Investors Seek Stability, Better Infrastructure

  • Written by FDI
  • October 23, 2014 at 7:51 am
  • Foreign investors in Slovenia believe a stable economic environment and better infrastructure are essential to providing conditions for development and attracting foreign investment, an investment conference in Ljubljana heard on Wednesday. Slovenia has many appealing features, including a skilled workforce, geostrategic location and environment, but to boost its development potential and to attract foreign investors it needs to make progress in vital areas such as infrastructure and the administrative framework, the panellists at the FDI Summit agreed.

    “There is a clear need to make decisions quickly, speeding up administrative procedures, so as to increase certainty for business,” general manager of Lafarge Cement in Slovenia Haimo Primas told the panel debating the role of foreign capital. Ensuring that rules do not change too often means greater certainty, said Primas, who raised the need for bolstering the operational part of government, which should not be reliant on the ruling coalition but rather on a broad development strategy.

    Primas also believes that Slovenia needs to develop a brand like other countries in Europe to target investors. Thinking big was also raised by Anton Chernykh, the chairman of the SIJ steel group, who believes that Slovenia has the potential to establish an highly-appealing economic zone. Achieving this requires greater investment in infrastructure along with a greater administrative efficiency. While some areas of the country are highly developed, there are also those – such as the Koroško region in the north where SIJ has a plant – which lack good connections, the SIJ boss said.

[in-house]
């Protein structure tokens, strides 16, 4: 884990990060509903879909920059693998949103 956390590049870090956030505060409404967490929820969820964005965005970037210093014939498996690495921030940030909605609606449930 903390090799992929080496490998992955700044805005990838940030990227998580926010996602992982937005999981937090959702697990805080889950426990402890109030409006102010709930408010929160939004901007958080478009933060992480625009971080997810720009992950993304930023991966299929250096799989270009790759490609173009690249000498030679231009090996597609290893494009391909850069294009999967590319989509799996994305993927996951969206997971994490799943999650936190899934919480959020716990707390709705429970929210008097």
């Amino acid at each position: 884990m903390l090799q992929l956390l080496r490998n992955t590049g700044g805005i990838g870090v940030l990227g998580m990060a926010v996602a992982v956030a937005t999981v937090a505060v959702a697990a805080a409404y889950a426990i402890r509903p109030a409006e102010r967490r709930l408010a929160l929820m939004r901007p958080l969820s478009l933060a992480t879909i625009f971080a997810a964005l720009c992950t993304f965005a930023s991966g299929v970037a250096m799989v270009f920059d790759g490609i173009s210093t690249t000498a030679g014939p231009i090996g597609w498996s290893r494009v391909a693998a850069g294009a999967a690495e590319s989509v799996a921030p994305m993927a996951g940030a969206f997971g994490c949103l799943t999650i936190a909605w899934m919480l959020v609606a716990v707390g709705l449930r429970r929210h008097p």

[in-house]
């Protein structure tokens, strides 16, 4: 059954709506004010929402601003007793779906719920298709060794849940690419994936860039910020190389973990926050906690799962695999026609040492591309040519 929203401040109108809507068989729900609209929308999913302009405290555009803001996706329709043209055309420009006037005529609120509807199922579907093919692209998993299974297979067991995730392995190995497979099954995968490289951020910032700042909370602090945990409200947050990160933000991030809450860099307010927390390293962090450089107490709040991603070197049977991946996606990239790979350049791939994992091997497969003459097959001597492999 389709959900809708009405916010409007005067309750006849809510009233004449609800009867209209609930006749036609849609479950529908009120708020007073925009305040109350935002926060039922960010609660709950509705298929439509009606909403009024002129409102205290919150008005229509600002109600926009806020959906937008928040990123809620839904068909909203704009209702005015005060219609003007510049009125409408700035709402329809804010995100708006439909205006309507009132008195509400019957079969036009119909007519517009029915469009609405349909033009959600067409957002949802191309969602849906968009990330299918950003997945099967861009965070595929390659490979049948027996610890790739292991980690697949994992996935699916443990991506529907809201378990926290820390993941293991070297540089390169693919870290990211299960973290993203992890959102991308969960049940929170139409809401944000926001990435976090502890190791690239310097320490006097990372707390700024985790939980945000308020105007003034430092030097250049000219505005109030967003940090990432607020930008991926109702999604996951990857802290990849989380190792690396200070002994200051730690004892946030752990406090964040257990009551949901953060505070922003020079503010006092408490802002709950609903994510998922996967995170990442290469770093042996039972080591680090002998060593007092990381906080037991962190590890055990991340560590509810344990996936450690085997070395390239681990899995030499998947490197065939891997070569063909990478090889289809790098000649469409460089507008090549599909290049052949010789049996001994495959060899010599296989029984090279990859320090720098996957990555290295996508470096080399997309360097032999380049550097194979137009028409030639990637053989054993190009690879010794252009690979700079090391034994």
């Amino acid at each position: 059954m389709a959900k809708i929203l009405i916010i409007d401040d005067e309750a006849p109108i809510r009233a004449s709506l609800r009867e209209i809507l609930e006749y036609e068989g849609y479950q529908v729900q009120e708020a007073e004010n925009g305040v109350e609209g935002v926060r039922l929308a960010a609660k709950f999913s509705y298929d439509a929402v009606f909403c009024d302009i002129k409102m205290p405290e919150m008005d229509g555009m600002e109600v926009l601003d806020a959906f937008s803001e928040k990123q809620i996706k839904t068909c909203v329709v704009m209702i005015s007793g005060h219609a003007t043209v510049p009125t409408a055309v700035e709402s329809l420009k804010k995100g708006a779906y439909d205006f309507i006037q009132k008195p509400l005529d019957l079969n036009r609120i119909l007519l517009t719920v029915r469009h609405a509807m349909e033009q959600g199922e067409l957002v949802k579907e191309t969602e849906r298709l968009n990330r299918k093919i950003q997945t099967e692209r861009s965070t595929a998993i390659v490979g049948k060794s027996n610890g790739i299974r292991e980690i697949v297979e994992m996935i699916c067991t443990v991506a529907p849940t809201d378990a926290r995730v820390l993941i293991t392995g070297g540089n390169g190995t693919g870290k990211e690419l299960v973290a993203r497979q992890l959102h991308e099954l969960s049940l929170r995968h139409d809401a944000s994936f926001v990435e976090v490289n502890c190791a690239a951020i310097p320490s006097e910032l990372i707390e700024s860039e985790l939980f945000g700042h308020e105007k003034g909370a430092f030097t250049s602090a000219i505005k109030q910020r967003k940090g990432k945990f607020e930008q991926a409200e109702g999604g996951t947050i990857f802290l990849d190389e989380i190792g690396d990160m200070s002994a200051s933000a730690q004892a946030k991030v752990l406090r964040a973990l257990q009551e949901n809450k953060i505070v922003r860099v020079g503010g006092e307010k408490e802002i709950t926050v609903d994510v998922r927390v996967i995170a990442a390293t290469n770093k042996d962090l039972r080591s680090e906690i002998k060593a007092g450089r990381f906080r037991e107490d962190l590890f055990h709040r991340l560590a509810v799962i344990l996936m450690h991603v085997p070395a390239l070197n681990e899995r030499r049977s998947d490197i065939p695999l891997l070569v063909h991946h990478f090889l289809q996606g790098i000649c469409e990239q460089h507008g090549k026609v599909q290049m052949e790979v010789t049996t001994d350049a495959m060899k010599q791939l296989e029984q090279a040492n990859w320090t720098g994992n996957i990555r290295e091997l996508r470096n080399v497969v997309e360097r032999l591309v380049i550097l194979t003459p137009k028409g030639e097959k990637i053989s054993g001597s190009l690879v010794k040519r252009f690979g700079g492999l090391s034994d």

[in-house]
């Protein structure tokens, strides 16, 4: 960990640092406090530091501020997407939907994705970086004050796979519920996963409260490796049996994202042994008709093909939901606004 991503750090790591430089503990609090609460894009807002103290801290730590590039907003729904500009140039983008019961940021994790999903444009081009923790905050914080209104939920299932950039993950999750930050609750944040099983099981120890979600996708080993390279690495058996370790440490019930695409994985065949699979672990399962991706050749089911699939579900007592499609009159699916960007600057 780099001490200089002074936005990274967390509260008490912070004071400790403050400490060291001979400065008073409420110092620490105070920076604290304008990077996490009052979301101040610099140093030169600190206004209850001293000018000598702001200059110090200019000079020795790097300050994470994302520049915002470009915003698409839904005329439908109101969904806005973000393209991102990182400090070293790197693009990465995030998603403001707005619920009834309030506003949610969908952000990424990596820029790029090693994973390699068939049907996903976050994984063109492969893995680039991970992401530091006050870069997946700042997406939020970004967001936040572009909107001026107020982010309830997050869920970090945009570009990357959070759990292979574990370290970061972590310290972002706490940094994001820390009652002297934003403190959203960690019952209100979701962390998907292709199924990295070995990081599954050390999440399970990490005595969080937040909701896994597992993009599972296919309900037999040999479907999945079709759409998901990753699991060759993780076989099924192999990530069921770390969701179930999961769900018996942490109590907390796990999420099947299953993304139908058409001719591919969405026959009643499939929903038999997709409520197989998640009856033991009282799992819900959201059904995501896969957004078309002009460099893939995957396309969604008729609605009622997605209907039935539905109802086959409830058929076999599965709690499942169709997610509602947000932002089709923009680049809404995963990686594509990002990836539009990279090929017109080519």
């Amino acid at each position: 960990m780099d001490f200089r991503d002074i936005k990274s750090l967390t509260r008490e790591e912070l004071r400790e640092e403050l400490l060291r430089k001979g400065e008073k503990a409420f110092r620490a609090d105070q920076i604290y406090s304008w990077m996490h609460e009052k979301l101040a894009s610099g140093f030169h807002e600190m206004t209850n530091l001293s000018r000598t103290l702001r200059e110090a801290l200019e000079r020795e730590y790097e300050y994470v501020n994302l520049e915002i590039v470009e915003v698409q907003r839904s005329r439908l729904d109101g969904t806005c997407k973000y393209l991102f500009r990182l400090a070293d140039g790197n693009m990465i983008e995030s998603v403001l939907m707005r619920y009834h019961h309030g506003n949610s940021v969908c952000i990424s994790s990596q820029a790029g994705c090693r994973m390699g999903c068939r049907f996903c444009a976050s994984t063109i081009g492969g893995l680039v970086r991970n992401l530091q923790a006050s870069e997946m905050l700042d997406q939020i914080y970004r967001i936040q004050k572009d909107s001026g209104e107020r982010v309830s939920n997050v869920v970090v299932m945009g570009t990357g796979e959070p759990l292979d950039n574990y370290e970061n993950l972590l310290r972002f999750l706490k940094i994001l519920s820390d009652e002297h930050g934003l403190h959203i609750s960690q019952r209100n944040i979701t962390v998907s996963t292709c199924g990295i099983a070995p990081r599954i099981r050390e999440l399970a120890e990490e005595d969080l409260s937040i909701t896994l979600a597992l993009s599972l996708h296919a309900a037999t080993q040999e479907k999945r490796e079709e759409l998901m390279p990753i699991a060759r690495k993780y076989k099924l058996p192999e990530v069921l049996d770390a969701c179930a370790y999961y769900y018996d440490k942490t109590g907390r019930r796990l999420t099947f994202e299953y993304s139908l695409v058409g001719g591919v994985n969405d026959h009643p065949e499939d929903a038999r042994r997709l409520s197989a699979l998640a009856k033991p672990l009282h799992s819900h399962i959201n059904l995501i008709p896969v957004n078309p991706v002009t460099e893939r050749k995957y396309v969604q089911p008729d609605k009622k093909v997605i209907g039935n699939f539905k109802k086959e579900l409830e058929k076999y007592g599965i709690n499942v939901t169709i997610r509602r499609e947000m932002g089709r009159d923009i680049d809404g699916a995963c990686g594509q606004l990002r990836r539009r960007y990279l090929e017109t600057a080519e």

Although foreign investors have contributed to many business success stories in Slovenia, there are also examples of successful domestic ownership, such as the Kolektor industrial conglomerate, its chairman Radovan Bolko told the panel. Foreign ownership is not necessarily a receipt for success and domestic ownership is not necessarily a guarantee of failure, said Bolko, who highlighted that the main criterion for success was focus on development. This is also why many domestically-owned companies have struggled in recent years, since their managers were too preoccupied with securing ownership control of the company rather than focusing on ways to develop the business, Bolko said. He said the priority for Slovenia in attracting investors – be it domestic or foreign – should be to ensure that vital operations of companies are located in Slovenia.